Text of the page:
We strongly recommend that the orchestrator and destination computers have at least two cores or two vCPUs, and at least 2 GB of memory. Inventory and transfer operations are significantly faster with more processors and memory.

Security requirements

  • A migration account that is an administrator on the source computers and the orchestrator computer.

  • A migration account that is an administrator on the destination computers and the orchestrator computer.

  • The orchestrator computer must have the File and Printer Sharing (SMB-In) firewall rule enabled inbound.

  • The source and destination computers must have the following firewall rules enabled inbound (though you might already have them enabled):

    • File and Printer Sharing (SMB-In)
    • Netlogon Service (NP-In)
    • Windows Management Instrumentation (DCOM-In)
    • Windows Management Instrumentation (WMI-In)

    Tip

    Installing the Storage Migration Service Proxy service on a Windows Server 2019 computer automatically opens the necessary firewall ports on that computer.

  • If the computers belong to an Active Directory Domain Services domain, they should all belong to the same forest. The destination server must also be in the same domain as the source server if you want to transfer the source's domain name to the destination when cutting over. Cutover technically works across domains, but the fully-qualified domain name of the destination will be different from the source...

Requirements for source servers

The source server must run one of the following operating systems:

  • Windows Server, Semi-Annual Channel
  • Windows Server 2019
  • Windows Server 2016
  • Windows Server 2012 R2
  • Windows Server 2012
  • Windows Server 2008 R2
  • Windows Server 2008
  • Windows Server 2003 R2
  • Windows Server 2003

If the orchestrator is running Windows Server, version 1903 or later, you can migrate the following additional source types:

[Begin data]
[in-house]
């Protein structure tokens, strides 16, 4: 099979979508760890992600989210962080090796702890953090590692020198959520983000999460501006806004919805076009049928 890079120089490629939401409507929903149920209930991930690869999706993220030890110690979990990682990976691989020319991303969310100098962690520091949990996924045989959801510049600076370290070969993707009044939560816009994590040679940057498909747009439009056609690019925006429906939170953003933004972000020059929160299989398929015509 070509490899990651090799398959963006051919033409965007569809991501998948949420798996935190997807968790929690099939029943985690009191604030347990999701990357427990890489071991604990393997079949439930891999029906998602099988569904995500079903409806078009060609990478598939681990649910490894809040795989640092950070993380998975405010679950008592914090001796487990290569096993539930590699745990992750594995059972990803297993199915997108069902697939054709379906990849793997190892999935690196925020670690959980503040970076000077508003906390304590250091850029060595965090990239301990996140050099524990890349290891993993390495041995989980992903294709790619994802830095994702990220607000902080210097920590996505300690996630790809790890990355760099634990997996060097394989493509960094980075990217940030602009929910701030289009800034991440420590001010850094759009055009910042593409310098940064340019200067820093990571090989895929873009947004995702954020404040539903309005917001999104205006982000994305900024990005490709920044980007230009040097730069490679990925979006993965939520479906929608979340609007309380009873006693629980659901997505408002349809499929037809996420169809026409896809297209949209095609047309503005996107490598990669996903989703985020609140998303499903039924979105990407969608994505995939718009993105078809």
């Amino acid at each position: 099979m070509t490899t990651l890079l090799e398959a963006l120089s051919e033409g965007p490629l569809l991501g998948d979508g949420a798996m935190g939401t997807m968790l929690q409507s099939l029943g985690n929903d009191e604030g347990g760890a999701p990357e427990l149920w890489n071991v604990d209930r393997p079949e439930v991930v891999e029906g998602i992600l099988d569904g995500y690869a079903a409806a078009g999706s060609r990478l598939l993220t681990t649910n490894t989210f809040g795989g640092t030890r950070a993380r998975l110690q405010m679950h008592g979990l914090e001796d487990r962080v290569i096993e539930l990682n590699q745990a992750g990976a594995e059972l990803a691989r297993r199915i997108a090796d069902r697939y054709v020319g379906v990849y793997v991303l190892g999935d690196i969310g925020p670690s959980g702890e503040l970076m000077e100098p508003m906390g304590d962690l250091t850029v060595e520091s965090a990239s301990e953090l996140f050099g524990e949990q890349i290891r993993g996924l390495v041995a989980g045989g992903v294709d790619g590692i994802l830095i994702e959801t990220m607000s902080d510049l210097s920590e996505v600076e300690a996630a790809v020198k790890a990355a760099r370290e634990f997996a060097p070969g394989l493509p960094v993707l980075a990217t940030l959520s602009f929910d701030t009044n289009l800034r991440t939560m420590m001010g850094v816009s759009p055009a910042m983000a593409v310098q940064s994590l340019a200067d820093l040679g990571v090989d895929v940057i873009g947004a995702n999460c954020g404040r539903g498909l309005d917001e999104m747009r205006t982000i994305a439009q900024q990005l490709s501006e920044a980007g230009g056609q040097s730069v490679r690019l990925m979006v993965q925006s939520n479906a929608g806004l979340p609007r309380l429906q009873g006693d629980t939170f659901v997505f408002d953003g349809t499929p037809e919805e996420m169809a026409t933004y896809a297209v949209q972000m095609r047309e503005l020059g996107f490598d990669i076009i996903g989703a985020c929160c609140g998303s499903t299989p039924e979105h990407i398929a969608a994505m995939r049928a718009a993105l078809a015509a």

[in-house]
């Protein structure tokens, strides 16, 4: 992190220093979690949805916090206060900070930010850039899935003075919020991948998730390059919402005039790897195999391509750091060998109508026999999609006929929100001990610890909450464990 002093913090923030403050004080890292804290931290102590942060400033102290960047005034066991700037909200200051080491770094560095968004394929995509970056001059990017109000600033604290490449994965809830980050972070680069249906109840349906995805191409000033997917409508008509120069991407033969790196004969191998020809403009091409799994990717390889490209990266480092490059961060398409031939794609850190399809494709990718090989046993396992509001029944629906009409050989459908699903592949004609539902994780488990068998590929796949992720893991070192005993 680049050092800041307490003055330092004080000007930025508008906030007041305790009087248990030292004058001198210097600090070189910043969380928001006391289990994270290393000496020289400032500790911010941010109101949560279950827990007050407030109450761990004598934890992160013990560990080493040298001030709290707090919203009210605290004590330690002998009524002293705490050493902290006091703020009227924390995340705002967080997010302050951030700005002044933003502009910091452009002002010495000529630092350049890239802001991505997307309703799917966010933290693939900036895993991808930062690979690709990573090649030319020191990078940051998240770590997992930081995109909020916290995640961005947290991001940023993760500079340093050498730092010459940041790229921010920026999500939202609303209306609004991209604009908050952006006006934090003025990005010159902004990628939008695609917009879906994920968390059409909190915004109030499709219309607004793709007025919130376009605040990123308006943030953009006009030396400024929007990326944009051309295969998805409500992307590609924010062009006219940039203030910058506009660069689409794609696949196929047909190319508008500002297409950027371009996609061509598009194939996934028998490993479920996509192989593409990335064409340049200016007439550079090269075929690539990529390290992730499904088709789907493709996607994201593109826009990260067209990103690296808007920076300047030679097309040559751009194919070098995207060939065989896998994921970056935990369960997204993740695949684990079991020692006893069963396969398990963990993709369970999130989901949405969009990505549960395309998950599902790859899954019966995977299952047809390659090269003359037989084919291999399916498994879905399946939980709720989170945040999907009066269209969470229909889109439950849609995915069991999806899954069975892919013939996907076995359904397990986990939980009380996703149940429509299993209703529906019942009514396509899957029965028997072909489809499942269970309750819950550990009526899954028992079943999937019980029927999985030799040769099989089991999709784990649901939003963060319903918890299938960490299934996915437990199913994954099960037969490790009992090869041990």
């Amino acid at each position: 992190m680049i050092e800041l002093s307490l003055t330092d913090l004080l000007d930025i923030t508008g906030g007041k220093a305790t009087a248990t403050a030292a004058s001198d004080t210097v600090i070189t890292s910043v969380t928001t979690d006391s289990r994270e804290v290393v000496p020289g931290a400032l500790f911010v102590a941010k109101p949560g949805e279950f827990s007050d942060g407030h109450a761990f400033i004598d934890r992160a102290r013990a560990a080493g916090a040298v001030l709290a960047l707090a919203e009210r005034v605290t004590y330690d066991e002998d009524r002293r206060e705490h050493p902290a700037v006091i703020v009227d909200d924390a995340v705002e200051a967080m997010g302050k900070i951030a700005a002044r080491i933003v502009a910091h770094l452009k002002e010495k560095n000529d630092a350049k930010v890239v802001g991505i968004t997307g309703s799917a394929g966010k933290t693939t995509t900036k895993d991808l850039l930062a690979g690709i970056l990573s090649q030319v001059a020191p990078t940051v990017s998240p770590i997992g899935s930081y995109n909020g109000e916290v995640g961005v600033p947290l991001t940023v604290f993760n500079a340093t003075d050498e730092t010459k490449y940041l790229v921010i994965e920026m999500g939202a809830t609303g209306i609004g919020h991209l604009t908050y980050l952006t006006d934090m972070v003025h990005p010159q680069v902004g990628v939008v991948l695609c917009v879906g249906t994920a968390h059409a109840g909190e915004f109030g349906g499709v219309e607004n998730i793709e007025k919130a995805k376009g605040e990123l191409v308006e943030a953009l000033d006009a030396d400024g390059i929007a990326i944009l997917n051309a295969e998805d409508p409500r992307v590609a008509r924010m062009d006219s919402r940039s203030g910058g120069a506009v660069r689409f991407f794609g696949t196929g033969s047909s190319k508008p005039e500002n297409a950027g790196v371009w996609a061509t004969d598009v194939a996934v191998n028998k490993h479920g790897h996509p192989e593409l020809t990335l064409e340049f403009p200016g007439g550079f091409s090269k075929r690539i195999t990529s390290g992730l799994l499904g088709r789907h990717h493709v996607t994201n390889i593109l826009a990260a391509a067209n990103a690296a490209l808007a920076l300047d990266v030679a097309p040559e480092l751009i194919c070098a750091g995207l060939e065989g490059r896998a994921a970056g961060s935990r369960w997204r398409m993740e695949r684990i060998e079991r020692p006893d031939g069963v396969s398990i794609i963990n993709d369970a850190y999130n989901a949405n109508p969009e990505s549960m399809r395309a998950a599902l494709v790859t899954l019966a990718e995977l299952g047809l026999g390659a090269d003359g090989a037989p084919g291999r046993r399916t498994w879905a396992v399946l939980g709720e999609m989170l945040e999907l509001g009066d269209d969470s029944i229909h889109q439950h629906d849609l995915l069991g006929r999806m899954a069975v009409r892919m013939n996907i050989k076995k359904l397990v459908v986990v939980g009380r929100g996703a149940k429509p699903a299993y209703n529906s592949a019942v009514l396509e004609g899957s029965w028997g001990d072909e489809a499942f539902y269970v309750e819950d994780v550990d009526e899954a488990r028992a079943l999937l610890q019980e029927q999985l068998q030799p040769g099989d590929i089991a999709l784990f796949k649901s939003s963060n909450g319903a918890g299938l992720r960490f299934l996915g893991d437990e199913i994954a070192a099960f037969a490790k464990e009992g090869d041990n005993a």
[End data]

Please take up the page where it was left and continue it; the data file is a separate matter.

• Failover clusters
  • Linux servers that use Samba. We've tested the following:
    • RedHat Enterprise Linux 7.6, CentOS 7, Debian 8, Ubuntu 16.04 and 12.04.5, SUSE Linux Enterprise Server (SLES) 11 SP4
    • Samba 4.x, 3.6.x

Requirements for destination servers

The destination server must run one of the following operating systems:

  • Windows Server, Semi-Annual Channel
  • Windows Server 2019
  • Windows Server 2016
  • Windows Server 2012 R2

Tip

Destination servers running Windows Server 2019 or Windows Server, Semi-Annual Channel version 1809 or later have double the transfer performance of earlier versions of Windows Server. This performance boost is due to the inclusion of a built-in Storage Migration Service proxy service, which also opens the necessary firewall ports if they're not already open.

What's new in Storage Migration Service

Windows Server, version 1903 adds the following new features, when run on the orchestrator server:

  • Migrate local users and groups to the new server
  • Migrate storage from failover clusters
  • Migrate storage from a Linux server that uses Samba
  • More easily sync migrated shares into Azure by using Azure File Sync
  • Migrate to new networks such as Azure

See also